Series: Scarlet #2
Published by Walker Childrens on February 11th, 2014
Genres: Historical Fiction, Retelling, Young Adult
Scarlet’s true identity has been revealed, but her future is uncertain. Her forced marriage to Lord Gisbourne threatens Robin and Scarlet’s love, and as the royal court descends upon Nottingham for the appointment of a new Sheriff, the people of Nottingham hope that Prince John will appoint their beloved Robin Hood. But Prince John has different plans for Nottingham that revolve around a fateful secret from Scarlet’s past even she isn’t yet aware of. Forced to participate at court alongside her ruthless husband, Scarlet must bide her time and act the part of a noblewoman—a worthy sacrifice if it means helping Robin’s cause and a chance at a future with the man she loves. With a fresh line of intrigue and as much passion as ever, the next chapter in Scarlet’s tale will have readers talking once again.
It’s weird to start off a 4 orange review saying that I’m sort of disappointed in the book, but alas, that is what hype does to me. Make no mistake, Lady Thief is a great book that is cementing Scarlet as one of my favorite ongoing series, even if I possibly didn’t like this one as much as I wanted to.
Where Gaughen excels in this installment of the series is the plot, and to be more precise, the plot twists. There are a lot of them. She really keeps a feeling of tension and suspense running throughout the book, and every time you’re lured into a false sense of security, she kicks you twice as hard in the butt with one of the plot twists. So it’s a plot that keeps you on your toes and reading feverishly. It’s unpredictable and exciting.
Scar’s main problem in Lady Thief is her marriage to Gisbourne, which happened at the end of Scarlet. She fights to be free, so she can be with Rob, and meanwhile, the Prince arrives to name a new sheriff for Nottingham. The characters here are excellent and gain more and more depth. I still feel a deep love for Scar and Rob, but Much also became dearer to my heart. And I strangely loved learning more about Gisbourne. The characters make the Robin Hood folktale, and Gaughen seriously delivers.
There were a few things that kept me from rating this as highly as I may have wanted to. First of all, it must be noted that my expectations were raised to an extremely high level, which is deadly for me every time. Two main things were promised to me: I would be in extraordinary amounts of pain, and I would swoon hard for Robin and the romance. Neither of these things really happened. I mean, there were short bursts of pain, but nothing that I didn’t get over extremely quickly. I feel like the book is too short and moved along too quickly for there to be a lasting pain effect for me.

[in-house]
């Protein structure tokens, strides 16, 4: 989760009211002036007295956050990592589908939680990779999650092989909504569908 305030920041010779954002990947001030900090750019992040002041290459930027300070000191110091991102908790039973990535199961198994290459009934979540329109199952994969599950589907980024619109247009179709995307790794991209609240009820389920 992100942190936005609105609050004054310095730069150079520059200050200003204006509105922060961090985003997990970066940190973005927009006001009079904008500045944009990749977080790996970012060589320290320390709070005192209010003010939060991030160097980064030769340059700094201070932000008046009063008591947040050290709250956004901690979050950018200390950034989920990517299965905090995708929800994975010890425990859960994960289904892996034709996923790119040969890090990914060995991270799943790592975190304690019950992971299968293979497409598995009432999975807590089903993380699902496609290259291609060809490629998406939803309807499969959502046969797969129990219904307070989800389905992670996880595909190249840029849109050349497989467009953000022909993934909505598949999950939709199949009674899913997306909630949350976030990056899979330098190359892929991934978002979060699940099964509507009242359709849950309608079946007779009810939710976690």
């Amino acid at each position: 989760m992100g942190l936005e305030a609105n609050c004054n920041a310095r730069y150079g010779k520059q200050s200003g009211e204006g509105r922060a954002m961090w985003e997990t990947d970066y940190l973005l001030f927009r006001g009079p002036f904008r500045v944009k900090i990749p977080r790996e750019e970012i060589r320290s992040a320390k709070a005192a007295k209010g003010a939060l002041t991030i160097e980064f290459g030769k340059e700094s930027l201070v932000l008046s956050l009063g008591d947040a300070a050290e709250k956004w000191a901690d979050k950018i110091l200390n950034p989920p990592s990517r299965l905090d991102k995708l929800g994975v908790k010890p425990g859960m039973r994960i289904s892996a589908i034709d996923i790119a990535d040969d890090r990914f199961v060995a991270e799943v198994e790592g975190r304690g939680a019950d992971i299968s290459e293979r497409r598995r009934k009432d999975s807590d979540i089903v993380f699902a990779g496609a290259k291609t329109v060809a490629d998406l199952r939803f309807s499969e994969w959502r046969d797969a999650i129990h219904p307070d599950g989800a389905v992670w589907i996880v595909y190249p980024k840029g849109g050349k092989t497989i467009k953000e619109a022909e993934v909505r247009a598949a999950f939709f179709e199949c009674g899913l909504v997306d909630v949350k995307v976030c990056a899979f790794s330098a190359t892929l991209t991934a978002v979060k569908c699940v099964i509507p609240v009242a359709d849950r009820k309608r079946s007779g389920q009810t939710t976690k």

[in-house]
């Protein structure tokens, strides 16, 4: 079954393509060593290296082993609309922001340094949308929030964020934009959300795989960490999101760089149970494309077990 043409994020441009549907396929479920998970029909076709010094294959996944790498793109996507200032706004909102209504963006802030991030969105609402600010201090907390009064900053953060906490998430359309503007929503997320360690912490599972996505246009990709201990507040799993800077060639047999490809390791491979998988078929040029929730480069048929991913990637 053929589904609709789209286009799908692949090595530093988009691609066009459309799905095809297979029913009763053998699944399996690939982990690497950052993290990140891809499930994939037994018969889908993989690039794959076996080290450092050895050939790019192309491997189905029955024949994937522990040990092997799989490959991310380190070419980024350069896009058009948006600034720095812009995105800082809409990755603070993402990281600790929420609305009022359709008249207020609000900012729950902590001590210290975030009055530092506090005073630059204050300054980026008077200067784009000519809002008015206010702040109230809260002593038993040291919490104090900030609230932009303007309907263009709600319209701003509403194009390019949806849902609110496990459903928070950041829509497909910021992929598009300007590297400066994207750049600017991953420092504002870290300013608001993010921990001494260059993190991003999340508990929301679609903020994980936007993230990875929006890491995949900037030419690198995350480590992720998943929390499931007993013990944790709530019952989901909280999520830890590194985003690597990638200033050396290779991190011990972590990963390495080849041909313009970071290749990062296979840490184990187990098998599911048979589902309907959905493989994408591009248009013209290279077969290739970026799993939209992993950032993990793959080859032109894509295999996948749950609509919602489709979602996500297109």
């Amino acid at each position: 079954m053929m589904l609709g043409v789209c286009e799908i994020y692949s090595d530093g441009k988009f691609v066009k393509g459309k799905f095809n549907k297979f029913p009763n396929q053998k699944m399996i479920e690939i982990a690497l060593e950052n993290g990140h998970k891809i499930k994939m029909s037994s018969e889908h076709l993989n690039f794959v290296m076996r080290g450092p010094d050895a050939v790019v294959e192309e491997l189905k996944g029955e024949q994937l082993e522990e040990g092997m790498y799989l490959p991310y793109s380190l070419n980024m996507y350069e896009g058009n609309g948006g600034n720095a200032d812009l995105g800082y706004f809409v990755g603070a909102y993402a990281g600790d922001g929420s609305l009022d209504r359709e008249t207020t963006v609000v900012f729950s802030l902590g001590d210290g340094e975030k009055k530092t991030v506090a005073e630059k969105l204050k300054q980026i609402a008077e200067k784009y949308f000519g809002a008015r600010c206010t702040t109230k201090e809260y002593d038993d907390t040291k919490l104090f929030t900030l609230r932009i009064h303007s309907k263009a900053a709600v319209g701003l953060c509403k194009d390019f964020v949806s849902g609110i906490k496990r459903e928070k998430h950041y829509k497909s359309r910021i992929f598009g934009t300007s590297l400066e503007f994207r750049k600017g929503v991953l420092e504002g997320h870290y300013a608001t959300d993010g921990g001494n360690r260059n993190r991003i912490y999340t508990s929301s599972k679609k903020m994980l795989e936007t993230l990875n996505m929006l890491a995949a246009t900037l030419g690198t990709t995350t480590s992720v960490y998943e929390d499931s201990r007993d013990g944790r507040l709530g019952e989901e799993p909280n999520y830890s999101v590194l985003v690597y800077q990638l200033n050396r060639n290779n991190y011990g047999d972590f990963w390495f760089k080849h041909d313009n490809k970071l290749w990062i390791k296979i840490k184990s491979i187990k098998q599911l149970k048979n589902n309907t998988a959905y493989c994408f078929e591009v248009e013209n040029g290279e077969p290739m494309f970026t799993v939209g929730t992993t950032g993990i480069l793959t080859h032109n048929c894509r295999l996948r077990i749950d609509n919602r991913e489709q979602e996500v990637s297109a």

And I didn’t really swoon for the romance much, if at all, if I’m honest. Not that I don’t still ship them – I definitely do. But the build up in the first book was way more endearing to me than this second installment where there just wasn’t that much development, in my eyes. I liked Rob and Scar’s scenes together, and when they are having their romantic moments, yeah, I do aww internally. But I didn’t swoon hard because they also couldn’t be together much. Which was understandable. And painful, I suppose, what with everything Rob’s going through. So I get that, but I guess I expected more from the romance.
And finally, the ending. Whoaaaaa. It shocked me, honestly, I was sitting with my mouth open, gaping at this book. A.C. Gaughen knows how to do a good plot twist. So I first thought it was an awesome, killer ending, but the more I think about it, the more I kind of frown. Obviously, for all spoilery reasons. View Spoiler »See, the thing is, I like how shocking John’s death was, but I also feel like she could have made it way more impactful and heartbreaking. Looking back, I should have seen it coming, to be honest. John is mostly absent from this book after he leaves the band, which I would argue is already completely not in line with his character in the first book. I feel like Gaughen was consciously distancing the readers from him, gearing up for this ending. Then she introduces Allan A Dale, who has practically the identical charming personality as John did in the first book. It feels like she’s literally replacing him, no matter how much I love that kind of charming, suave guy. But no, the more I think about it, the more the whole thing doesn’t sit right with me. I guess the most shocking thing to me was that Gaughen killed off Gisbourne. I didn’t expect that to happen so soon. « Hide Spoiler